In the past, I said yes to things without flinching.  When I was a young adult, I felt compelled to be there for everyone and every event. Crawfish boils for Mardi Gras spicing up my carnival season celebrating someone’s birthday.  Holiday parties during the Christmas season ringing in the yuletide celebrations at others’ homes.  And wedding events for brides who insisted on having 10 showers for every room in their houses.  Even though it’s OK to say no, I never did.  Being ever-present and always there, my reliability to be everything for everyone became my signature fragrance that I sprayed on daily with a sense of pride.



Yet, it wasn’t just about RSVP’ing to events and showing up in style. I had to BE THERE mind/body/soul when others had issues to listen and to respond to the daily crisis.  In essence, I had trouble saying no to listening to everyone’s problems.  In high school, my grandmother used to call me “everyone’s favorite therapist” as she marveled at the amount of time I spent on the phone doling out my insight and giving my intuitive perspective to my friends swirling around in their self-made turmoil.  And, I liked it.  I liked helping people and being a thought partner for them.  I liked it so much that I majored in Psychology in college and Counseling in grad school and started working as a suicide counselor.



However, I discovered I wasn’t actually helping anyone.  People listened to my advice, and some even wrote it down for referencing.  Yet, the drama continued to vulture around them feeding on the chaos that encircled their lives.  Thus, I became a dumping ground for everyone’s toxic waste fueled with their childhood trauma, self-loathing, and compulsivity.  Their bad relationships, discord at work/school, and disharmony at home enveloped my energy field.  Although the noxious fumes emanated from others, I deeply absorbed it.  Furthermore, I allowed it to invade my life.  Honestly, I relished in it.  And the coat of dishonor by not honoring myself and my needs wrapped around me with its illusionary warmth.  Even though it’s OK to say no, I lit by fire with others’ wood to keep my fire lit within.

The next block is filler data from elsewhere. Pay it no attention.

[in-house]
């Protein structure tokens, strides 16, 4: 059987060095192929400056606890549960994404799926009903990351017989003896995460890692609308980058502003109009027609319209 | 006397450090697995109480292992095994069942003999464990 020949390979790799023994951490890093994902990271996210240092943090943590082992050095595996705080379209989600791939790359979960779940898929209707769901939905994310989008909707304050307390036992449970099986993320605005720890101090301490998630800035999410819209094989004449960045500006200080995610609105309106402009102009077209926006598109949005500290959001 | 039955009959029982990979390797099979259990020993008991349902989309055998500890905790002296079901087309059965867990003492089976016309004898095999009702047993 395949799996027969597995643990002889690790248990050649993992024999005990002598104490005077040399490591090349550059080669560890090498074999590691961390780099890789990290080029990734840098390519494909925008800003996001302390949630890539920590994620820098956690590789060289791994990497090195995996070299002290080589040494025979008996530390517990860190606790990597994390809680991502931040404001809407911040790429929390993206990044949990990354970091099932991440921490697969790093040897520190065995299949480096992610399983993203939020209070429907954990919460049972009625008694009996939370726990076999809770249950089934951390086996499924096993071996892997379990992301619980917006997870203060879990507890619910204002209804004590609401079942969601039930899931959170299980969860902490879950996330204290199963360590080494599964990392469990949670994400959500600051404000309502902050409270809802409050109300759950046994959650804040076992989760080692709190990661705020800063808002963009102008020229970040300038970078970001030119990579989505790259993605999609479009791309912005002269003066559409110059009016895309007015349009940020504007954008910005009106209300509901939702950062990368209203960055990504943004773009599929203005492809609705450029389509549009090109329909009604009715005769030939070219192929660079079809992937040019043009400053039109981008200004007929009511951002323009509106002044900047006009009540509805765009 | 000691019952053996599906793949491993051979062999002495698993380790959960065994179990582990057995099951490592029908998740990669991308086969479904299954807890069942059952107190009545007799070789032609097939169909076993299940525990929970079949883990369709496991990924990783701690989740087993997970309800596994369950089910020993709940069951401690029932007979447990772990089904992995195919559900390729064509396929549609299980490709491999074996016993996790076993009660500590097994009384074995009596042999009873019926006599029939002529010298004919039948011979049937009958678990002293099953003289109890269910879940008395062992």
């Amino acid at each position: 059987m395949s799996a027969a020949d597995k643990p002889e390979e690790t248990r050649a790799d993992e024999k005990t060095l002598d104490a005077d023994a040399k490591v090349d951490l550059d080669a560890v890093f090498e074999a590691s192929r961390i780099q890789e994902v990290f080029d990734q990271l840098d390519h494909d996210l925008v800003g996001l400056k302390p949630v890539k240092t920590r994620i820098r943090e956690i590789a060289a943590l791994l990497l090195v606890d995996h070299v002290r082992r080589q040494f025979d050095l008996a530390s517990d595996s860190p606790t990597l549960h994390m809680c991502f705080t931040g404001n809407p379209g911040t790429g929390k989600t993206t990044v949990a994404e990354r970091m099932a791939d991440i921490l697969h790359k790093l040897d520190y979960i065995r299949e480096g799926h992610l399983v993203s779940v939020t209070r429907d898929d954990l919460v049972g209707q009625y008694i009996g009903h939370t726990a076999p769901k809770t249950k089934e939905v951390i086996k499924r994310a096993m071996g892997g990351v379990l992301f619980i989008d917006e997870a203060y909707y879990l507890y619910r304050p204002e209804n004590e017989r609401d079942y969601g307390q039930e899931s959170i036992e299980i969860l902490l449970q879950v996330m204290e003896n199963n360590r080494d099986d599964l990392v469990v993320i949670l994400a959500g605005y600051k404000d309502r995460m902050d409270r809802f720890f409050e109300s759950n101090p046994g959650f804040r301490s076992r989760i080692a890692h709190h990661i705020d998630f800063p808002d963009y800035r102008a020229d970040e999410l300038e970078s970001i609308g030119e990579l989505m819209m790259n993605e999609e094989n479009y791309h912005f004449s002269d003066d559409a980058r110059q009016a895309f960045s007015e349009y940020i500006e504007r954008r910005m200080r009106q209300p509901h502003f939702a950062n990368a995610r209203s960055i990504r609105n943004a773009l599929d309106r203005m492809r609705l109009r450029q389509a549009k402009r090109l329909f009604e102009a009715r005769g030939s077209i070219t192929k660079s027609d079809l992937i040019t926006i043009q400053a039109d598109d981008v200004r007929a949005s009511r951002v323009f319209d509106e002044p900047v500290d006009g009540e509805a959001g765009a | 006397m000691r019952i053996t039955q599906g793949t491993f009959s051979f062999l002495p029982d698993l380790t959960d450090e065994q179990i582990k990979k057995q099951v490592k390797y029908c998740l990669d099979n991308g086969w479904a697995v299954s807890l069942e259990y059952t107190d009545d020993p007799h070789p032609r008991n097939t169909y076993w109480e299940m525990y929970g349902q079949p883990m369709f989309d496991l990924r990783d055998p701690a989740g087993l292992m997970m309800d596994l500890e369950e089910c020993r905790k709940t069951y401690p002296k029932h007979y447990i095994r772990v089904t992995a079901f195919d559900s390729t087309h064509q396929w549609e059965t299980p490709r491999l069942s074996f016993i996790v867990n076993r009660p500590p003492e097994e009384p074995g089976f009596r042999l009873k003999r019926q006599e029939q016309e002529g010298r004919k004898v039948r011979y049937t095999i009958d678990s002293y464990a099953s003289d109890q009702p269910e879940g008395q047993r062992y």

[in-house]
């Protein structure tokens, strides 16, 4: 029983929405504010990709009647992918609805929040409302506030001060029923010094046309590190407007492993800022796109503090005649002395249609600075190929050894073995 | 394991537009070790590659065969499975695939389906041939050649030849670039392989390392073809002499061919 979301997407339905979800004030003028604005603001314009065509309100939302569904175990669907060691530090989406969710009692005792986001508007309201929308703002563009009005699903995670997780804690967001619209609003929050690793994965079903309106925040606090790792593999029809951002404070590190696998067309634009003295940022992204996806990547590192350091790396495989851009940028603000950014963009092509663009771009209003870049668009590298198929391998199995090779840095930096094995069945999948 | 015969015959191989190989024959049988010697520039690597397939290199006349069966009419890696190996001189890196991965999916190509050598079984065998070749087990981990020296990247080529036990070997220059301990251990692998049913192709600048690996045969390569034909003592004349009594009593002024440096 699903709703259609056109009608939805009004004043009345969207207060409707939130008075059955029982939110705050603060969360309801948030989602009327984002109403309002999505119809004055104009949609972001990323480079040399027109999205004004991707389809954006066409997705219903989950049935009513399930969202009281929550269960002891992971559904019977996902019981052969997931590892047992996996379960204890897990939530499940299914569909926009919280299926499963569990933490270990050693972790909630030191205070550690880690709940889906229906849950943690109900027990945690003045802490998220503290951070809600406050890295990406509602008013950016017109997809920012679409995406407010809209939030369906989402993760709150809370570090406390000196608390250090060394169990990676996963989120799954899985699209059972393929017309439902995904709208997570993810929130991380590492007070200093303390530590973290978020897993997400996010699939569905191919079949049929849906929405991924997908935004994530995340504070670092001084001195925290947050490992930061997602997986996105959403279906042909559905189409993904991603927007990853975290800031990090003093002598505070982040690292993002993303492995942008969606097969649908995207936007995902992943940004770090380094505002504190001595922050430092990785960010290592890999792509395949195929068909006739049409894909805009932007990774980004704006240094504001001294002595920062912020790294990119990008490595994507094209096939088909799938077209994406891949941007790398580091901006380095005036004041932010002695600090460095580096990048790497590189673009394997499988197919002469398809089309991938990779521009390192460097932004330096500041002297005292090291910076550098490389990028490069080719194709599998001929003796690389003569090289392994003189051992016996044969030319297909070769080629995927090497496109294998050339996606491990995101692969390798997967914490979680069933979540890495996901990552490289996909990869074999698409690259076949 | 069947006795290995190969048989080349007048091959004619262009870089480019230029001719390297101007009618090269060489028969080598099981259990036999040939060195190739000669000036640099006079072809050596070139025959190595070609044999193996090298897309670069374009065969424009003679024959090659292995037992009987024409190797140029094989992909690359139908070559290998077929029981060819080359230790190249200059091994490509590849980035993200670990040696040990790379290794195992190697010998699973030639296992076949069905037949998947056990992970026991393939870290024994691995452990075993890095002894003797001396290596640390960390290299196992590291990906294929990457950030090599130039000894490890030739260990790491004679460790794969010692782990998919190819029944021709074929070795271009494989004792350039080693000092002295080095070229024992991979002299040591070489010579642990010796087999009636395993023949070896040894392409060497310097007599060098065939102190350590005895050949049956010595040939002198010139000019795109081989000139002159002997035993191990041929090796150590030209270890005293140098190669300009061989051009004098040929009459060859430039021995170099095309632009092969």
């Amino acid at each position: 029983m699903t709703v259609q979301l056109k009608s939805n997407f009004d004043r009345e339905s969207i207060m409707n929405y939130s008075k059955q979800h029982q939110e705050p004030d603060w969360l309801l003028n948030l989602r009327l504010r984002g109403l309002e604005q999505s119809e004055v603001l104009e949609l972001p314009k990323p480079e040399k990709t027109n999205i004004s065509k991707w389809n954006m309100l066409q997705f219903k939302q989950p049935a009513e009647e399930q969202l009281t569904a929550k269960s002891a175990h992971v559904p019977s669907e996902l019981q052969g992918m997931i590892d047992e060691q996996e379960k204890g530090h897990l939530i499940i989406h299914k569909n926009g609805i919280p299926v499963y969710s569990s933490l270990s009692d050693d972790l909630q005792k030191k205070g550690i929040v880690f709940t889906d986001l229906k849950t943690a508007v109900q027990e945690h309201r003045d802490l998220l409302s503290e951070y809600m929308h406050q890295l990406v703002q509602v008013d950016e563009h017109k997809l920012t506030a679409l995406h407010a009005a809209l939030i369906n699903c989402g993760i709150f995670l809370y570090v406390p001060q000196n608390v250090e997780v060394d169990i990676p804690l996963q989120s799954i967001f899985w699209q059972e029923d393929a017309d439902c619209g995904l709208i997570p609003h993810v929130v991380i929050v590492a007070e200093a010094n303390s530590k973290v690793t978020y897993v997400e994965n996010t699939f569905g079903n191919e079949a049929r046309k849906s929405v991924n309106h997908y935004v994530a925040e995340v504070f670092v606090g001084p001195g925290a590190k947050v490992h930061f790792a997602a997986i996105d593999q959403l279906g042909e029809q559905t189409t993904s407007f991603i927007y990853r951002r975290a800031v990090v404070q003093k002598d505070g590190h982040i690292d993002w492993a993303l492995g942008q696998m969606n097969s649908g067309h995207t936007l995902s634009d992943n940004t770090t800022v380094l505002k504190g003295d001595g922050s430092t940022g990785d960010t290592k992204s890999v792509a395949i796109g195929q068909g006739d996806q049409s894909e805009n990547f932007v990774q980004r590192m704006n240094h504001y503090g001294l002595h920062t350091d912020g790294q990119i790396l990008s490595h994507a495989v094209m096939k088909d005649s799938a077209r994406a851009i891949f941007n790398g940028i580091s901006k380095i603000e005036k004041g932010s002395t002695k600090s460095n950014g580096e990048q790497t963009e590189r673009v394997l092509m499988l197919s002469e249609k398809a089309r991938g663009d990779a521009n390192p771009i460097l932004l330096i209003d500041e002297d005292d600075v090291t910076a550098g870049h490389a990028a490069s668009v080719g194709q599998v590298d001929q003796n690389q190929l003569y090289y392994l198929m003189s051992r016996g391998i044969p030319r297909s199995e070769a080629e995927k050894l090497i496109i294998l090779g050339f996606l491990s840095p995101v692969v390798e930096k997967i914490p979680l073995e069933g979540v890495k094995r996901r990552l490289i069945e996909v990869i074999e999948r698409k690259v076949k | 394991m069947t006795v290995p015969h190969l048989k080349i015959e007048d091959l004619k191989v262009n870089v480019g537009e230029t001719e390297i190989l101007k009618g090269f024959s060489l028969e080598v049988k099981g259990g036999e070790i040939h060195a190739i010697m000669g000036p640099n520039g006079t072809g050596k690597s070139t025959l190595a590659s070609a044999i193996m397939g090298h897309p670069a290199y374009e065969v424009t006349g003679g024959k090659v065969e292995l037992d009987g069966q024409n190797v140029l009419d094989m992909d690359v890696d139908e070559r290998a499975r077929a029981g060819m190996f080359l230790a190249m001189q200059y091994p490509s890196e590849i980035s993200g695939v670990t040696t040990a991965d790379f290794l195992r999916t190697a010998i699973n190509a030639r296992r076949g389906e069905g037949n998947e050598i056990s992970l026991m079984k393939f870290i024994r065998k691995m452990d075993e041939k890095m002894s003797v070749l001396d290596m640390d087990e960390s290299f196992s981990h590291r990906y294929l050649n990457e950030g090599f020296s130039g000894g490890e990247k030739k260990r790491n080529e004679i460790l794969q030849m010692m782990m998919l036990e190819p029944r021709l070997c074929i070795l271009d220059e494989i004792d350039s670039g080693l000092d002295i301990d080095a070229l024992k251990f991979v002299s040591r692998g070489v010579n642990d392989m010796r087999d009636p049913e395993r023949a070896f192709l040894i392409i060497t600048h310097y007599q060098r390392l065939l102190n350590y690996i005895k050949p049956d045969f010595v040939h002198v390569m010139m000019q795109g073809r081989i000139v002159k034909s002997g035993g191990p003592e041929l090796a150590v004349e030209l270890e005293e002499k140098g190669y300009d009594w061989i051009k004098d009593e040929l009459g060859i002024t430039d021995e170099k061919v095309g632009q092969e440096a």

The high price of being a yes-person


Sadly, I didn’t realize that the cost for “being there for others” would leverage a huge price later on. Because at the same time that I fully committed to others, I pushed away my life and my commitment to myself to forge my own path of self-discovery.  For this reason, my unresolved pain remained.  In actuality, by surrounding myself with others, I bundled up my own life and crammed it into a jack-in-the-box. Occasionally, I cranked the handle but stopped right before the doll popped out.



But one day, much to my surprise, a monster popped out of the box.  Prompted by a transition and milestone in my life: college graduation. Because I didn’t plunge into the corridors of who I am in college like most newly hatched young adults, my exit from college sparked a darkness.  Even though I started grad school and had a job, I felt hallow, lacking, and lost.



Once on the pathway of becoming a healer, I found myself feeling out of alignment with my true purpose.  The “liking” of being a therapist faded when I began working and going to school for counseling. What I didn’t realize is that my love of helping could be in a healthier format for me:  teaching.  Essentially, being a counselor felt draining.  Listening to people all day seemed as if it would be rewarding. But, for me, it wasn’t.


Namely, my boundaries were porous. I let everything into my energy field.  Through my own therapy session which began in my mid-20s, I learned how and why I developed co-dependency on others and felt responsible for their happiness before mine. Read more about codependency here:


I learned it’s OK to say no. And, I found my voice by erecting air-tight boundaries.  Read more about boundaries here:



The payoff for being a no-person


Now that I am older and have delved into the corridors of my soul, I listen to what I want to do from my inner guidance and heart.  Then, I see how I feel about committing to something that isn’t an automatic “yes” from the start.  I know that it is OK to say no.  And, I started being really good at it. Although at one time, I prided myself on being a good friend or family member, now, I pride myself on being my number one priority.


People have their reasons for saying yes to everything.  Some people have trouble implementing boundaries and leave themselves wide open to be asked to do everything.  Others feel obligated because of who asked them whether it’s family, friends, or bosses.  I said yes because I thought “being there” defined friendship.  I realize now that your aligned friends will respect your space and boundaries.  They will take responsibility for their choices and embody a creator consciousness instead of extolling victimhood.


Do what YOU want to do.  Say no if it feels like a “no.”  Don’t worry about consequences or criticism.


One day, you will look back on your life.  The regrets you have will not come from what you wanted to do from a pure desire to do it.  Truly, the regrets will come from all of the wasted time you spent people-pleasing and thinking about how you could have spent that time doing something else for yourself.